Many kids in the USA receive an “allowance”. A weekly or monthly allotment of money they can spend more or less as they like. As they get older, this may transition into a personal savings or checking account, with some encouragement to save or learn some money management skills.
When I was growing up, my parents assigned a dollar value to my chores, so I would “earn” my allowance by doing my chores. Skipping a chore meant less allowance, and I had a savings account so I could save for big purchases. My parents were attempting to teach me to manage money.
My parents’ approach gave me a better footing than some, but when I started supporting myself, something that shocked me was the cost of necessities. While I learned principles of earning and saving, I didn’t understand the impact of money I earned being “taken away” from me by bills I had to pay.
SO, with my oldest daughter entering high school, I am attempting an experiment to fill in the gaps I discovered in my own monetary education: the 15th (or so) of each month, we’ll give my daughter $100 allowance. If that sounds like a lot, keep reading…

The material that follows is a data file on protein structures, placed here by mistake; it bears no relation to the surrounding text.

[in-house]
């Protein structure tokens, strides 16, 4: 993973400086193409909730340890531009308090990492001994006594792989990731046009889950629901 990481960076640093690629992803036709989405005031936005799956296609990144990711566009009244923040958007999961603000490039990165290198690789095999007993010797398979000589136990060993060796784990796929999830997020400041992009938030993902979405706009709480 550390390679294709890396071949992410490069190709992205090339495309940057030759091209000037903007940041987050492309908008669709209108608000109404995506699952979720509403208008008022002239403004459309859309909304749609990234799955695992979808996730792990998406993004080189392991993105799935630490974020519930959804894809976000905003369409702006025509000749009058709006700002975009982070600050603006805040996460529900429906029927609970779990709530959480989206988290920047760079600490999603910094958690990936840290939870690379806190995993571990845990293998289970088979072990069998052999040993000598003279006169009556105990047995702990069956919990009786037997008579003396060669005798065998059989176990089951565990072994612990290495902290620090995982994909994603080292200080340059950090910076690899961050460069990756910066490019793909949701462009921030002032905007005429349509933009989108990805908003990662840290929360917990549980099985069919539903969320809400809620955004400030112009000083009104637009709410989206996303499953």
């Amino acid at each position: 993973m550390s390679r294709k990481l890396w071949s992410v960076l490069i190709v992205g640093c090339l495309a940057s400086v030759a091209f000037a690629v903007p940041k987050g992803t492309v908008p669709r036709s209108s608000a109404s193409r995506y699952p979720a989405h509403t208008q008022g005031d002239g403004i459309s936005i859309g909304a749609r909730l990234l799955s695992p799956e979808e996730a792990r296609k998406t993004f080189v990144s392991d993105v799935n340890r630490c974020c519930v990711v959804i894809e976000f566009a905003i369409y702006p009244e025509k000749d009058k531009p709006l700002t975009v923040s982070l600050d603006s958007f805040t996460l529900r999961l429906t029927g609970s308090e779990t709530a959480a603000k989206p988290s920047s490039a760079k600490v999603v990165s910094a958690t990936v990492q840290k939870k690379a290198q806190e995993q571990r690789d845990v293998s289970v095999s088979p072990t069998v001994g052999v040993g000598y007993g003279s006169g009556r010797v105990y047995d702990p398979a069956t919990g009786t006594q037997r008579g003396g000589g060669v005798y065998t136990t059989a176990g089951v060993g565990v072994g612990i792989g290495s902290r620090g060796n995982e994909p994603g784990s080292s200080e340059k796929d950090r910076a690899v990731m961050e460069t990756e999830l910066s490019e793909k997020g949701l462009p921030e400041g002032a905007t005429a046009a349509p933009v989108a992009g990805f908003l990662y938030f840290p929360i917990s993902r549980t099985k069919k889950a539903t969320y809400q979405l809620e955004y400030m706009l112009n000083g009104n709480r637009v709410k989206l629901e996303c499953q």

On the first of the following month, she’ll need to tithe, save, and pay “rent”, “utilities” and “food”, with my wife and I functioning as her landlord and grocer.
So, if she saves 10%, tithes 10%, and has to pay $50 for rent, $10 for utilities, and $10, for food, that $100 doesn’t seem like so much.
If you’ve done the math, you’ll see that she only gets $10 to spend on pleasure, and my wife and I get $70 of that $100 back.
“Why not just give her $30″ you may ask. That’s the purpose of the two-week lag between receiving the money and having to pay her “rent”. It gives her time to think of the money as “hers”, and then see it disappear for living expenses.
This is an attempt to simulate real life in an environment that won’t foreclose on her and won’t force her to go hungry if she mismanages her money, and in so doing give her some skills that I had to learn through the school of hard knocks.